As predicted, MTA officials had nothing but bad news at this morning’s special finance committee meeting.
Agency officials said the MTA’s deficit had grown by about $575 million since July of this year, to a whopping $1.5 billion starting January 1, 2009. Carryover revenue of about $300 million means the actual deficit will be around $1.2 billion, or about $300 million more than expected.
That $300 million represents the deficit the agency will face even after a planned 8% fare and toll increase next year, internal cost cutting measures, and some additional external support. The deficit is the result of the struggling economy and lower than predicted revenues from taxes and state and city aid. MTA CEO Elliot Sander rightfully noted that the solution to the deficit would be “very painful with our limited tools,” meaning draconian fare increases and service cuts.
The agency did not address how the downturn would impact the MTA’s 2010 operating budget or its next capital program, both of which will require a significant influx of funds.
The next MTA board meeting is on November 20, the Ravitch Commission report on how to fix the MTA’s financial woes is expected to be released on December 5, and a state executive budget will be released on December 16. In other words, this is the beginning of a public discussion about funding our transit system.
Some things to watch out for over the next few months:
New and different tolls — East River bridge tolls and congestion pricing will reportedly be included in the Ravitch Commission’s recommendations for funding MTA operations. Additionally, a variable tolling structure at existing MTA toll facilities could help raise revenue and encourage more people to drive during less busy times of day. Toll and fare increases have traditionally tracked one another, but that could change, especially if variable tolling was implemented.
Slashes to Long Island Bus service — the MTA has already planned on cutting its allocation to Long Island Bus by $4 million. It’s likely that the news over the next few months will be even worse for the agency, and its riders.
A federal infrastructure stimulus package — there is increasing talk in Washington of pumping money into infrastructure projects to help stimulate the economy. Such a measure could help ready-to-go projects like subway and bus purchases or the Second Avenue Subway and East Side Access.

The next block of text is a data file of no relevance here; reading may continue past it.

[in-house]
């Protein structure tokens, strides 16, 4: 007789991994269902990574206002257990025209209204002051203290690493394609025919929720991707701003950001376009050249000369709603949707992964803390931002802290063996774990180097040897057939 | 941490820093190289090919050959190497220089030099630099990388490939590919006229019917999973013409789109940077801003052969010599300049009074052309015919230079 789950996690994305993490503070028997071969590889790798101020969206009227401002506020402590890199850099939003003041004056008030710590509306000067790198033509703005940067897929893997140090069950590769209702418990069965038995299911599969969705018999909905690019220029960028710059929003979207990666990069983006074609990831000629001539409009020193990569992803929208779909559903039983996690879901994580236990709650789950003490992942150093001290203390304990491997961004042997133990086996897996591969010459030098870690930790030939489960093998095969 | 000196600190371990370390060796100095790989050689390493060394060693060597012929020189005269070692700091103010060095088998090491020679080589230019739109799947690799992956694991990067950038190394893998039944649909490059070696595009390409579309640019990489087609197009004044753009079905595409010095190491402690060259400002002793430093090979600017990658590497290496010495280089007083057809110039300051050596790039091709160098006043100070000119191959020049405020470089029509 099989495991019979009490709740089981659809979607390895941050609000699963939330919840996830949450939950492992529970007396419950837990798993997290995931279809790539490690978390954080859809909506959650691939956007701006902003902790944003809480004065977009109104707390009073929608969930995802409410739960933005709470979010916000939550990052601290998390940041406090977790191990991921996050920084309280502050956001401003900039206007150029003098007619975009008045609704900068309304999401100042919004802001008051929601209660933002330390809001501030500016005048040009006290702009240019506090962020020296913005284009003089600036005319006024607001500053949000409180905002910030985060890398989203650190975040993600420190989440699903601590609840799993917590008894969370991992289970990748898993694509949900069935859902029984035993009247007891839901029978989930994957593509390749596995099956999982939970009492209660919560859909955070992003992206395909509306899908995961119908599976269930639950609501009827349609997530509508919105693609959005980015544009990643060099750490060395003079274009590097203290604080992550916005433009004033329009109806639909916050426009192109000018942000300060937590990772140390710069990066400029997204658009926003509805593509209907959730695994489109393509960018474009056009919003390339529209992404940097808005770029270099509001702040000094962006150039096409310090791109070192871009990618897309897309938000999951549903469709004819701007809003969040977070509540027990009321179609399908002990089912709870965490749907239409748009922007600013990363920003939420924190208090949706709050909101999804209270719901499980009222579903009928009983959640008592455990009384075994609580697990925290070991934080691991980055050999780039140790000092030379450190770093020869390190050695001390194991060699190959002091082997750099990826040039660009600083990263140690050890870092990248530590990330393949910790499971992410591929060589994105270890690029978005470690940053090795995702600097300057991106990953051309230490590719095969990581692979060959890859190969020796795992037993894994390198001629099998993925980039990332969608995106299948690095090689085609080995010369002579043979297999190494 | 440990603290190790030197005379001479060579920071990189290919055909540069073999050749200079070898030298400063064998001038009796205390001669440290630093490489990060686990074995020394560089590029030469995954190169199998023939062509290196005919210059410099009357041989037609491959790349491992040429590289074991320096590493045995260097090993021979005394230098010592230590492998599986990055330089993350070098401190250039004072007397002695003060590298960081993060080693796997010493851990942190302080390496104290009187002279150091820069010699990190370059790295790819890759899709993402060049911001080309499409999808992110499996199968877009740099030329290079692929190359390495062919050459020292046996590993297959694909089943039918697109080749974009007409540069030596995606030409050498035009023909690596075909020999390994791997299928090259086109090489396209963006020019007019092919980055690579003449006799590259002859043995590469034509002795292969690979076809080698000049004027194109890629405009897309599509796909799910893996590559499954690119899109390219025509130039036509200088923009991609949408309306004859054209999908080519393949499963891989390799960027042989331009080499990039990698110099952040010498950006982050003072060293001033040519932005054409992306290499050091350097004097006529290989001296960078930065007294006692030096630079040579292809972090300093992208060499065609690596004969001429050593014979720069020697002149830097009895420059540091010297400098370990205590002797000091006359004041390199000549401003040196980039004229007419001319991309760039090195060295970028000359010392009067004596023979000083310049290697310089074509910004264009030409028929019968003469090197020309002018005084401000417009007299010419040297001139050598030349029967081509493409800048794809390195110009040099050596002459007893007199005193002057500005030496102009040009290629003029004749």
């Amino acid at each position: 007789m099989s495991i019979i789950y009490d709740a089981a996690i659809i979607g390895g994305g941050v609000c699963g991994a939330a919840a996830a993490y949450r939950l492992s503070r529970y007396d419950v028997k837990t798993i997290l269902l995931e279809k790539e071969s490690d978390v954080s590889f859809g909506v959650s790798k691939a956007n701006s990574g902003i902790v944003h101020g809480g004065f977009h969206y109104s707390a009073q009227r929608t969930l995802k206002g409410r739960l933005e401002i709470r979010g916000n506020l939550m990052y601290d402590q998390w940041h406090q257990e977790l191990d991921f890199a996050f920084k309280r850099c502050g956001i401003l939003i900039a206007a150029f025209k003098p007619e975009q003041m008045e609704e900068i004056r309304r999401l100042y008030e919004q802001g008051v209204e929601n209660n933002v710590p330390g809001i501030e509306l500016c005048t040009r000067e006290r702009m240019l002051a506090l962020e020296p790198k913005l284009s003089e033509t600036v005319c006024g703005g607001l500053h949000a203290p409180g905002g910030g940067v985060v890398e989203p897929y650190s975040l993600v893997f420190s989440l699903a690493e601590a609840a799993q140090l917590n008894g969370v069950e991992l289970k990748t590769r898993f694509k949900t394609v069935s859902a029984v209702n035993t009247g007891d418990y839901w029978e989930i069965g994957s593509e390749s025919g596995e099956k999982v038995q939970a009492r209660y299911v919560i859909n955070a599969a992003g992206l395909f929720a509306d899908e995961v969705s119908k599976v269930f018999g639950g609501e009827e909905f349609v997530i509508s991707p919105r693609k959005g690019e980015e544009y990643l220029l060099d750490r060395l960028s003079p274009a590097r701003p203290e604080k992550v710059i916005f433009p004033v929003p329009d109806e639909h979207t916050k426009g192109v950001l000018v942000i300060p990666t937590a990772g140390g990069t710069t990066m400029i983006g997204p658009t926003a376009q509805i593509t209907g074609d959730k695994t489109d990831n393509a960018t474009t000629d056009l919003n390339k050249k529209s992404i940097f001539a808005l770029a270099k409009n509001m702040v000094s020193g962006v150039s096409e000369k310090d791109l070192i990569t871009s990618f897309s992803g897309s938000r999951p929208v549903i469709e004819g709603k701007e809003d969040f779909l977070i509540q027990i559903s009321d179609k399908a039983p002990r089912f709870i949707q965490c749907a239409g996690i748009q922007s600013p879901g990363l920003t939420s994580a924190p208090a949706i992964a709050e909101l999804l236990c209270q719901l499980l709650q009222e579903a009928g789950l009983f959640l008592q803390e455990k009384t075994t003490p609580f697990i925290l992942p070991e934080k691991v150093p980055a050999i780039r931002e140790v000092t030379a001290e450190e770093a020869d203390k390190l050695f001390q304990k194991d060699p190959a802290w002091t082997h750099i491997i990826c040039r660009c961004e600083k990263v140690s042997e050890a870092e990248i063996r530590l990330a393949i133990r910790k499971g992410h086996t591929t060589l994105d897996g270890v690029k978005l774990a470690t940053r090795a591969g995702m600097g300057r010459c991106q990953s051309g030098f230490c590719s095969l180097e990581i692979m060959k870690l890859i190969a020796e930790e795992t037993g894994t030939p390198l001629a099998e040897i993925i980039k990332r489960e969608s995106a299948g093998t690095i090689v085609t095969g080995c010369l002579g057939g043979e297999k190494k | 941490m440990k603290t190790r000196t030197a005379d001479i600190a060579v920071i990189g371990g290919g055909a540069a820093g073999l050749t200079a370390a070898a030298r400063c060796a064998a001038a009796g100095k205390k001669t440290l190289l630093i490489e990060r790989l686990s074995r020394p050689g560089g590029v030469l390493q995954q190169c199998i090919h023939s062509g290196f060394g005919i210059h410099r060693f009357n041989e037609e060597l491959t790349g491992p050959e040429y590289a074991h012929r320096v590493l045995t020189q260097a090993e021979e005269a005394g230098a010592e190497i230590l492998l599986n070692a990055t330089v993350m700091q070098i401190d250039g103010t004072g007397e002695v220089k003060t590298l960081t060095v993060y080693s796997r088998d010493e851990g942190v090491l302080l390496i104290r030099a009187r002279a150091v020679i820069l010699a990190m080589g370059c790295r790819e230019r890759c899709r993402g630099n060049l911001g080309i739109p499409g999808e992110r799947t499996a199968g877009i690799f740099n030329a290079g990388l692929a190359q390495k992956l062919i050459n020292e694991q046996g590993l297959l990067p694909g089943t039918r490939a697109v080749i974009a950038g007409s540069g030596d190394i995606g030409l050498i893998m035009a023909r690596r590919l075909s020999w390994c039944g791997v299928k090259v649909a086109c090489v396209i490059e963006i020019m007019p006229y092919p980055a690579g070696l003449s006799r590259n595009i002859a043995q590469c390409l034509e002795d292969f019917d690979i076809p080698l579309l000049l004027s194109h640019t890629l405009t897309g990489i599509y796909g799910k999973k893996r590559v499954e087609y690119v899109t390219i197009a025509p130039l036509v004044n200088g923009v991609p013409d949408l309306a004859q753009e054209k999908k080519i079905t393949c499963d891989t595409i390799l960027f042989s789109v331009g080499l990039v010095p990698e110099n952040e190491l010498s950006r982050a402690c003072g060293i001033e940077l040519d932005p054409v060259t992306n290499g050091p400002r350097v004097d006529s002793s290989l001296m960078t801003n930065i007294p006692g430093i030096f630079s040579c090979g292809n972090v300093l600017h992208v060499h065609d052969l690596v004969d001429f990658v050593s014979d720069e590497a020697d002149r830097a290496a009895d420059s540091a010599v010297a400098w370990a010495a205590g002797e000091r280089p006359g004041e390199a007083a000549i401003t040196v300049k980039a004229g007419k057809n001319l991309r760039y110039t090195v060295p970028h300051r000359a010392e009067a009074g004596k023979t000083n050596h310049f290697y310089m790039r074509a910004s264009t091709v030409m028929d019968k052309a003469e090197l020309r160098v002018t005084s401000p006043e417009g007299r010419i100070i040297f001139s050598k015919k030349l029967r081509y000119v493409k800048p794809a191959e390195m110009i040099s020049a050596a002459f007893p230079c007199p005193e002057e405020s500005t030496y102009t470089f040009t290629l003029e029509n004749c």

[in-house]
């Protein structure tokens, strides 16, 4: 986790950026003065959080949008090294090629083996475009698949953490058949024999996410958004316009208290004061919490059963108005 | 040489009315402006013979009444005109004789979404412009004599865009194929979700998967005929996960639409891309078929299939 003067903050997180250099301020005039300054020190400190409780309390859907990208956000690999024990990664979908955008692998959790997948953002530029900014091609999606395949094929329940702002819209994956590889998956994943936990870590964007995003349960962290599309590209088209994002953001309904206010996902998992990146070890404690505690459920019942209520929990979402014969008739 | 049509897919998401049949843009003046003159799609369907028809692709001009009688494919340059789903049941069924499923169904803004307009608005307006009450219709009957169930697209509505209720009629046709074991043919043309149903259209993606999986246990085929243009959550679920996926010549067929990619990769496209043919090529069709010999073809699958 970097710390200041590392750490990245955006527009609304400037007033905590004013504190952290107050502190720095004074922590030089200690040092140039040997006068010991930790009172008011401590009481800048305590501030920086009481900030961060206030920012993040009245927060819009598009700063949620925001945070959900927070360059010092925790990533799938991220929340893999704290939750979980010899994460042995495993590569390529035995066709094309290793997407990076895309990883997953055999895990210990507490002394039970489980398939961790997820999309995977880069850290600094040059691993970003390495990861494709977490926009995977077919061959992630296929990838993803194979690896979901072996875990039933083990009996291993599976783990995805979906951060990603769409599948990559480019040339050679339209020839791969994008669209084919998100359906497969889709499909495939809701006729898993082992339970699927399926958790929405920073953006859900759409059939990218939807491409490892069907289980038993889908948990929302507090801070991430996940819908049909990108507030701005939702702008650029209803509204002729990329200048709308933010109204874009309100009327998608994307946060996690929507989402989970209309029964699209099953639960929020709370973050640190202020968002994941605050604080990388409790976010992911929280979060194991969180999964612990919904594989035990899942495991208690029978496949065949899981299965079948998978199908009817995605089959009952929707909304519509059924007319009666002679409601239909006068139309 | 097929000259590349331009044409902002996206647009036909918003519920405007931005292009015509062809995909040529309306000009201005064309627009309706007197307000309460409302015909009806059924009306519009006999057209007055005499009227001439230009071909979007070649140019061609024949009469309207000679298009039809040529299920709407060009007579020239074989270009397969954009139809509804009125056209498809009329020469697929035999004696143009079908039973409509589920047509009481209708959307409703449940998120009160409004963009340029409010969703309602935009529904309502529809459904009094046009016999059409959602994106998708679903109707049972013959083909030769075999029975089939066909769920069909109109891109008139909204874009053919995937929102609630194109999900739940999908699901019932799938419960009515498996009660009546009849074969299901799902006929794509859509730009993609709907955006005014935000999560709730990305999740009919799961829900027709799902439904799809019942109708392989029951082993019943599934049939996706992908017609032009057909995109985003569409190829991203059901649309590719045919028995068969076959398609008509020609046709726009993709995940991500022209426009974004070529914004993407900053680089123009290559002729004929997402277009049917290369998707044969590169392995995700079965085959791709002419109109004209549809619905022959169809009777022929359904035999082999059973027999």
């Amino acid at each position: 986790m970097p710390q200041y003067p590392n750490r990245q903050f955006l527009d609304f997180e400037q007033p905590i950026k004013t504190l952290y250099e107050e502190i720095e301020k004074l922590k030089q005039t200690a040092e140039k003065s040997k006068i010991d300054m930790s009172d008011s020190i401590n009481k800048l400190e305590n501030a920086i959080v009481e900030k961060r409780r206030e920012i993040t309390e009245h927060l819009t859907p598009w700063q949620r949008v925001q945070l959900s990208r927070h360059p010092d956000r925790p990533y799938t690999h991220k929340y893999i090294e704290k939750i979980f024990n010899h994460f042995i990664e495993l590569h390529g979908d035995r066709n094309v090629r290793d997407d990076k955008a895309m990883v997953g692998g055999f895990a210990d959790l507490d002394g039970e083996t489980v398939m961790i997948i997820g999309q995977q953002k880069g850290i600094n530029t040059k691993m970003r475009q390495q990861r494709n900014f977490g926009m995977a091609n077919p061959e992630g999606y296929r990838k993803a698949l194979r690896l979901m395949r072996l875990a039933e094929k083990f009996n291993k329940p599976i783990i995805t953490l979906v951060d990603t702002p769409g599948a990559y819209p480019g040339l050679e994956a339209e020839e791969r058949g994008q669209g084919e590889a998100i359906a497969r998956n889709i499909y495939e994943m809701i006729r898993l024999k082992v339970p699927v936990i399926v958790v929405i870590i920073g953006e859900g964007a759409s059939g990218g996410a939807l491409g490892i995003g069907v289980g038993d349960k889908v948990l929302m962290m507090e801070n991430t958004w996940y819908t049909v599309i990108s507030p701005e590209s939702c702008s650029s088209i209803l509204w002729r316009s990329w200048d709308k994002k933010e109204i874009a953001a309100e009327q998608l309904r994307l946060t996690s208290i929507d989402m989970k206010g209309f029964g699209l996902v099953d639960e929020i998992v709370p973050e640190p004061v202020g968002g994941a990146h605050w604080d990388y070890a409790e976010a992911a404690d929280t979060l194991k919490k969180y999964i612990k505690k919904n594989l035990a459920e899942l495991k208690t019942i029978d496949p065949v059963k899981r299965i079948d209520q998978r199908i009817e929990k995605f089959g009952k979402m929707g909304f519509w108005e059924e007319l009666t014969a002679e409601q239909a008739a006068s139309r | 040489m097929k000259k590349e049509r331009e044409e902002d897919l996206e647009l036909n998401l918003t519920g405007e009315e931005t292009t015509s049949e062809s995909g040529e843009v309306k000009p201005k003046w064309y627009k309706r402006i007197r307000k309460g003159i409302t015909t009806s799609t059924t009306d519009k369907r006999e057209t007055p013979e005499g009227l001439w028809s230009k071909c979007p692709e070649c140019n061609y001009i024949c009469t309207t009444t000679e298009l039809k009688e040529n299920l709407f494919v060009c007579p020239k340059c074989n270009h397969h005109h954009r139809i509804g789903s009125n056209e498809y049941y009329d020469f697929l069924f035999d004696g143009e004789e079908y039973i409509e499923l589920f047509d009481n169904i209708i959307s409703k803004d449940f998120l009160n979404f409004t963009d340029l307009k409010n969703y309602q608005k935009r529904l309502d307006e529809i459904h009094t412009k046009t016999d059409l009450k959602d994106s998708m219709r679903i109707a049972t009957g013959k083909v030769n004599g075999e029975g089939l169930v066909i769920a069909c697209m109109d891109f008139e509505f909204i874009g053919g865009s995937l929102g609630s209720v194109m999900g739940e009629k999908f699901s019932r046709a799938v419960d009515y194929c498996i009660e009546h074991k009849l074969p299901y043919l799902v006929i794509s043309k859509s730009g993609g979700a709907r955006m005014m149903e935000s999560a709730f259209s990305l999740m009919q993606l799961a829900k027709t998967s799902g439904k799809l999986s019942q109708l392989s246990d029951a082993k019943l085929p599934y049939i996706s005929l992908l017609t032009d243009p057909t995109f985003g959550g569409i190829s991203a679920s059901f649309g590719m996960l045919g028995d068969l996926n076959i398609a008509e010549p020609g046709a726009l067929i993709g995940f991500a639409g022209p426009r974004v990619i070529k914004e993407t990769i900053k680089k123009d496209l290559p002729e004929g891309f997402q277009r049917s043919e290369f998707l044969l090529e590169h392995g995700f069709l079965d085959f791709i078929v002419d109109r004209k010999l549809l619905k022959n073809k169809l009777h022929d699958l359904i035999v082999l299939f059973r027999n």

Capital projects vs. system repair — During the 1990s, an expansion of London’s Jubilee subway line progressed even as existing service and maintenance suffered. Without adequate support, the MTA could have to make tough choices about how to balance capital projects and routine maintenance and repair. (Relatedly, the 2010-2014 MTA capital program may have a greater emphasis on bus rapid transit rather than rail, thanks to BRT’s affordability and potential for phased implementation.)
“Maximizing assets”/privatization — A state panel on “maximizing assets” has been exploring long-term leases of state assets, including transportation infrastructure, to private entities. Gov. Paterson told the NY Times that, although such leases are often criticized as one-shot infusions of capital that are not sound fiscal policy, “we’re in a one-shot period” because of “the sheer volume of the deficit.”
Scrutiny of the MTA’s credibility — Can the MTA be trusted? Long-time transit watchdogs like the Straphangers Campaign’s Gene Russianoff believe that this is the worst fiscal crisis the MTA has faced since the 1980s. The NYC Independent Budget Office released a report identifying stagnant government aid as a contributor to the agency’s fiscal crisis. But public sentiment will likely run against the agency, which has had a hard time escaping the bad press from broken promises and accounting controversies which were largely committed under prior leadership. MTA efforts, like devising more honest performance measures and advertising its projects are a start, but probably won’t result in an overnight reversal of public perception.
A strong and unified voice for transit investment — Coalitions like the Empire State Transportation Alliance, Campaign for New York’s Future, and the Long Island Transit Coalition (Tri-State is a member of all three, and coordinates the latter) represent diverse interests that are well organized. Expect to hear more from them as the transportation funding conversation continues.